Aubrey Cullens discusses Restitution

Today our talented author Aubrey Cullens shares her thoughts on writing, and her full length novel, Restitution:






I’ve always been in love with story—reading it, telling it, and more recently writing it. One of the things I love about being a storyteller is the way a seed of any idea can grow into something that looks nothing like I expected when it started.


My husband teases me about thinking of my characters as actual people—“You wrote them, honey! How can they surprise you?”—but the truth is that I just start them on their journey, somewhere in the middle they always seem to come alive, and then they take the rest of the book in directions I don’t always expect.


Every time one of my books is published, I’ve already fallen a little bit in love with the people in it, and can only hope I’ve done their story justice.


Restitution is the third contemporary gay romance I’ve written, and it’s one that had been percolating in the back of my mind for months, changing as it grew, and then changing again, before it ever made it to the page.


Originally, I’d intended to write a story set in prison. When I first started writing m/m (under a pen name which shall never be mentioned), I published a prison romance which I thought could be improved on. I’d always liked the story, and now I hoped that I’d grown enough as a writer to tell it the way I’d always wanted to. The more I thought about it, though, the more I wanted to focus on the character dealing with the aftereffect of his wrongful conviction rather than his time behind bars, and so the idea changed to one about finding one’s way back after losing everything.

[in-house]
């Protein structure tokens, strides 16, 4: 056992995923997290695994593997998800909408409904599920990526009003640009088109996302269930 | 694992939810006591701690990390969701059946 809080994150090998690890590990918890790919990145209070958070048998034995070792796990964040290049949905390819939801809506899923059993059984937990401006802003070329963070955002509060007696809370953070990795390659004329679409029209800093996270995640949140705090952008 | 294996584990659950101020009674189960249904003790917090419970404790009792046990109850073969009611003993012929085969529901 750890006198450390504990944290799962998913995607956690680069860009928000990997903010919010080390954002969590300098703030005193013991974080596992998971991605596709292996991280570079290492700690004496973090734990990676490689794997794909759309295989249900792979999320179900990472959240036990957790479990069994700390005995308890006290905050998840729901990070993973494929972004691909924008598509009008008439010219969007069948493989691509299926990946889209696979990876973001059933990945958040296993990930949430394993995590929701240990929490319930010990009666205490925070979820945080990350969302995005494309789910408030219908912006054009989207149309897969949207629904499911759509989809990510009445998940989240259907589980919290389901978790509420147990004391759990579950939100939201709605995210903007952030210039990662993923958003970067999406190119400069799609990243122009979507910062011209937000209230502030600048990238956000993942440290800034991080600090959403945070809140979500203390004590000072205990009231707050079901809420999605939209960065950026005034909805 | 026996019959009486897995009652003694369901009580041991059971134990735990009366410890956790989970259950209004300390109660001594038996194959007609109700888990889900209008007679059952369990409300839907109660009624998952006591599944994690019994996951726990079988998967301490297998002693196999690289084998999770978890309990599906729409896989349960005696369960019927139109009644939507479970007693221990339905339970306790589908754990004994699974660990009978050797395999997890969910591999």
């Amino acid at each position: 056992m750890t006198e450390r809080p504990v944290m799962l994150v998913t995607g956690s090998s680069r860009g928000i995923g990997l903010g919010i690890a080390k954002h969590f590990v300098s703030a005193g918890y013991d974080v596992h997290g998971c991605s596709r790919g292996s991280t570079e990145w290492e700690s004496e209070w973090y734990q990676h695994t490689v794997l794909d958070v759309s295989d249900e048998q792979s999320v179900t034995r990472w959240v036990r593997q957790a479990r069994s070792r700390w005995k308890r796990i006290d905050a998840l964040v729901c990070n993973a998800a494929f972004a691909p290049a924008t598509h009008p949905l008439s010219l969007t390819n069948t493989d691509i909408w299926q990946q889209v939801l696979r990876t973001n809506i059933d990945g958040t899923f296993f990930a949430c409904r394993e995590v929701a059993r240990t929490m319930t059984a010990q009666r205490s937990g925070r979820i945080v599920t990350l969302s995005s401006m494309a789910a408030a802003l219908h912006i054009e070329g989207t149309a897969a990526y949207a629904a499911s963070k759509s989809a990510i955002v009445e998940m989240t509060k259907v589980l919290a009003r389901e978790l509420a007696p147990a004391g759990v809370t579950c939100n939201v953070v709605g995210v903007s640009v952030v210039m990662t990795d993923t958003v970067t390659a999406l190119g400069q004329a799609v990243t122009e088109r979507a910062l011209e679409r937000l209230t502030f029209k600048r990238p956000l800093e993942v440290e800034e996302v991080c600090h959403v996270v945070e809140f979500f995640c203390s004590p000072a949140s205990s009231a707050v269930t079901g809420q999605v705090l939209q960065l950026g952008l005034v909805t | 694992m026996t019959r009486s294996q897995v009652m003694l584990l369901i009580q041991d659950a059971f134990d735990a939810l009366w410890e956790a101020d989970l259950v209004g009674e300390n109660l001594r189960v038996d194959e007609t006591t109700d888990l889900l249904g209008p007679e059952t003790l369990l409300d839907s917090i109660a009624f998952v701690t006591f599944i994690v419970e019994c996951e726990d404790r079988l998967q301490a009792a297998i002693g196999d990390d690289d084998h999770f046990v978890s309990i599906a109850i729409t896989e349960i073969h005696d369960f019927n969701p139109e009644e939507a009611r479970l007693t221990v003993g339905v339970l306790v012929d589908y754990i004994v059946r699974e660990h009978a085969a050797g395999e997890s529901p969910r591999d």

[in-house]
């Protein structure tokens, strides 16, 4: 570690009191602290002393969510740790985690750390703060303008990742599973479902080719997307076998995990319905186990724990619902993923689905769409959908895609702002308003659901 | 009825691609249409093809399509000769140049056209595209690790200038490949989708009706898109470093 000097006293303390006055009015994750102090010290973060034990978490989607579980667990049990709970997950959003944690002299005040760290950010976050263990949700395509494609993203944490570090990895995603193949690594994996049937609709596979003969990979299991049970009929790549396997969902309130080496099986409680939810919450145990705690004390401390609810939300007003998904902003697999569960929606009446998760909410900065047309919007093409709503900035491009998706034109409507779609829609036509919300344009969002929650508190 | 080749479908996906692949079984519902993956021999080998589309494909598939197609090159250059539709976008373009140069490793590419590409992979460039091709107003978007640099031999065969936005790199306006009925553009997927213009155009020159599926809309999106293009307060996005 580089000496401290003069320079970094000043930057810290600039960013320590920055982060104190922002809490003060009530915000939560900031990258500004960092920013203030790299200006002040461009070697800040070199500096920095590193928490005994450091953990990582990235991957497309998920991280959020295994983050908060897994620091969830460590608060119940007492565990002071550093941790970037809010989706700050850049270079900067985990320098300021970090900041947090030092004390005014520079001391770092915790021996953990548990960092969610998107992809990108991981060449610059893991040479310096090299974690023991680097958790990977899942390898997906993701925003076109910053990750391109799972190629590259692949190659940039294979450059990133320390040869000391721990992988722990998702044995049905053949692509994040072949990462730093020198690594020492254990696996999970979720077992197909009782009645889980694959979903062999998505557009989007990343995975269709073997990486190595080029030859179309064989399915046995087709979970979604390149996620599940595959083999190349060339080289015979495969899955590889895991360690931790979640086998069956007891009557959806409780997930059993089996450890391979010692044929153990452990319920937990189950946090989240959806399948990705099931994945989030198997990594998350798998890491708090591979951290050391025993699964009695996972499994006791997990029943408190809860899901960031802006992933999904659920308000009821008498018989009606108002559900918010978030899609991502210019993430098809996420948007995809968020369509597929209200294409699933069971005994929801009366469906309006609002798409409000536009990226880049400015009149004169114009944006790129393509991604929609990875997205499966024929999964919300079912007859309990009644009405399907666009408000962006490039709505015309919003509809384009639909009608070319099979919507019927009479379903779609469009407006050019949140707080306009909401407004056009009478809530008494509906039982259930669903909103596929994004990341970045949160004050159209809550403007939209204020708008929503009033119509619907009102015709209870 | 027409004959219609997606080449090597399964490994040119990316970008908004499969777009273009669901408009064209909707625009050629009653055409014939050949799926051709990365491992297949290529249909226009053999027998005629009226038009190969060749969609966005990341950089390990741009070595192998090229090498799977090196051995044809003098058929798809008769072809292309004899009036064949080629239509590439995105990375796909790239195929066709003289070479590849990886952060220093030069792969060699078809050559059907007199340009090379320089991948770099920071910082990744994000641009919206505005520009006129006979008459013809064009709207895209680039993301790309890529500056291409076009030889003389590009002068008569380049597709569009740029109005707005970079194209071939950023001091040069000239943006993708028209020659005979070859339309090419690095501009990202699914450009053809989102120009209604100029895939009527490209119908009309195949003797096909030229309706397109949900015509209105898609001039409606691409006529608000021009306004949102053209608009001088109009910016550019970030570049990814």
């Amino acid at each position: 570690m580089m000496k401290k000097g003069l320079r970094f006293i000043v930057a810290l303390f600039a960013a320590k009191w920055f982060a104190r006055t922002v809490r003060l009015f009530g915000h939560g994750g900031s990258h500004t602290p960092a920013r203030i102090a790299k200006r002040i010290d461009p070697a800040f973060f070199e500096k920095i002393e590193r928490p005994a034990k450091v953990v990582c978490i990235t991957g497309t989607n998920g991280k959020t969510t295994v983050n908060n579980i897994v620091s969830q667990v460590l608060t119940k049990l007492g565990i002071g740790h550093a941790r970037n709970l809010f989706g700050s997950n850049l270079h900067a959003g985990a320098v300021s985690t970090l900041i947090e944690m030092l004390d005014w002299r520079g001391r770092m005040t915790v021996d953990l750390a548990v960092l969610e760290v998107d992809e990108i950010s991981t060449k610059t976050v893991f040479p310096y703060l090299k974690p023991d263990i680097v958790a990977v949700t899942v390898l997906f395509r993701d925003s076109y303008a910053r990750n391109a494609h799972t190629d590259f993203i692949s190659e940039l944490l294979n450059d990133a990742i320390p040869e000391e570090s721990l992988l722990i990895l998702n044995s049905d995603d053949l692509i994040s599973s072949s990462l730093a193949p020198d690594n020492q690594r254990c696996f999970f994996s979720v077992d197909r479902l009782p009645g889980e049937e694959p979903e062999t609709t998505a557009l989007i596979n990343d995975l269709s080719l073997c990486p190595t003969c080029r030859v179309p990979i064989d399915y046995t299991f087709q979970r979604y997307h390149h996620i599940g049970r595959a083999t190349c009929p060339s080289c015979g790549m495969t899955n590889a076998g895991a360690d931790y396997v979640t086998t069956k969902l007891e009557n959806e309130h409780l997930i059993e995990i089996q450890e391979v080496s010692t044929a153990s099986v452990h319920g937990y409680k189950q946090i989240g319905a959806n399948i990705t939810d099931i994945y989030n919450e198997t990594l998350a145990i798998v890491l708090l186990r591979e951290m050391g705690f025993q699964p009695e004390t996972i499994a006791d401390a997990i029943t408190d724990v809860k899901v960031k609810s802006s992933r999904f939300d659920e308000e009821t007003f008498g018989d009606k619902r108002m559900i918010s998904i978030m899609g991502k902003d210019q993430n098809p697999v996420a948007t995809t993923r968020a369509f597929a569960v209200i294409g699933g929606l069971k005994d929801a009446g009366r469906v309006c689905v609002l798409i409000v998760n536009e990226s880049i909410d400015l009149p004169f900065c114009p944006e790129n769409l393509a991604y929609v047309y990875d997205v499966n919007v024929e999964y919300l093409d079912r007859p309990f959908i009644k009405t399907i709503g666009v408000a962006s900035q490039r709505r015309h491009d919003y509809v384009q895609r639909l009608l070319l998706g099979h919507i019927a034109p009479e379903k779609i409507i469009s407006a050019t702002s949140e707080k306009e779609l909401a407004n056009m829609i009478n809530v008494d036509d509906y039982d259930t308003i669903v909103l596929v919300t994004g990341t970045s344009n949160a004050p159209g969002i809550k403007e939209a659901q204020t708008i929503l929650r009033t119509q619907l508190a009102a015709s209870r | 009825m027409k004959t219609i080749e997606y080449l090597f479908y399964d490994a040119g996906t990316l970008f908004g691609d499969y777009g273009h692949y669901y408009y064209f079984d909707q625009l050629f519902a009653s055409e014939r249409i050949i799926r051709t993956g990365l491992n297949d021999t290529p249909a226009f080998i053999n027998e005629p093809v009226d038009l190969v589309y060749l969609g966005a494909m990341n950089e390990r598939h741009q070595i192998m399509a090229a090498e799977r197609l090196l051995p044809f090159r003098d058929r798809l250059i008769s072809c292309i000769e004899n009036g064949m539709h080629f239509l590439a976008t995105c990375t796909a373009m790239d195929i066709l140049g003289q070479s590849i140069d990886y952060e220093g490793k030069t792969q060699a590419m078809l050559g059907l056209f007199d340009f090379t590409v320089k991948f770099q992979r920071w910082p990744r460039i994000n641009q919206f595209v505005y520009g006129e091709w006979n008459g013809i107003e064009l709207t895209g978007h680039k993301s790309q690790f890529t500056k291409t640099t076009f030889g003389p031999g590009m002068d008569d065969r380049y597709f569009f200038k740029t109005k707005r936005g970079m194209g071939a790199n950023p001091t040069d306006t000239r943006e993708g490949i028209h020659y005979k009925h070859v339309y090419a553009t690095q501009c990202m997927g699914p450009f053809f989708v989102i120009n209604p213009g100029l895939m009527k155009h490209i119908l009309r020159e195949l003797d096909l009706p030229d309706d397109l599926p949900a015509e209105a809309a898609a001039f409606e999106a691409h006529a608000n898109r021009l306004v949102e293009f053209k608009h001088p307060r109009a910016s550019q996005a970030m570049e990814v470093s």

Restitution kept brewing in the back of my mind as I was writing my previous book, Sliding Into Home, and during the course of researching that one, I found out about the FDA’s discriminatory blood donation policy for gay men. It wasn’t something that fit into Sliding, but I knew I wanted to find a way to fit it into Restitution… so then I had to figure out how to incorporate that storyline, which gave birth to a whole new character (Emma), changing the whole dynamic of one of my main characters (Parker).


By the time I was finally ready to write Restitution, the outline looked nothing like what I’d expected when I started, and thanks to a series of conversations with a friend about living as a gay man in the South, the setting moved from my comfort zone (the Pacific Northwest) to an area I knew nothing about, changing the landscape of the story and my characters yet again.


The thing that never changed, the thread that always ran through it, was the same thing that drew me to writing romance in the first place. Regardless of the circumstances and settings and the fun I sometimes have with secondary characters, the story I always strive to tell is a love story. It’s sappy, but true. I’m in love with falling in love, and at the end of the day my stories always end up being about the same thing: two people who find something in each other that makes their little piece of the world a better place for being together.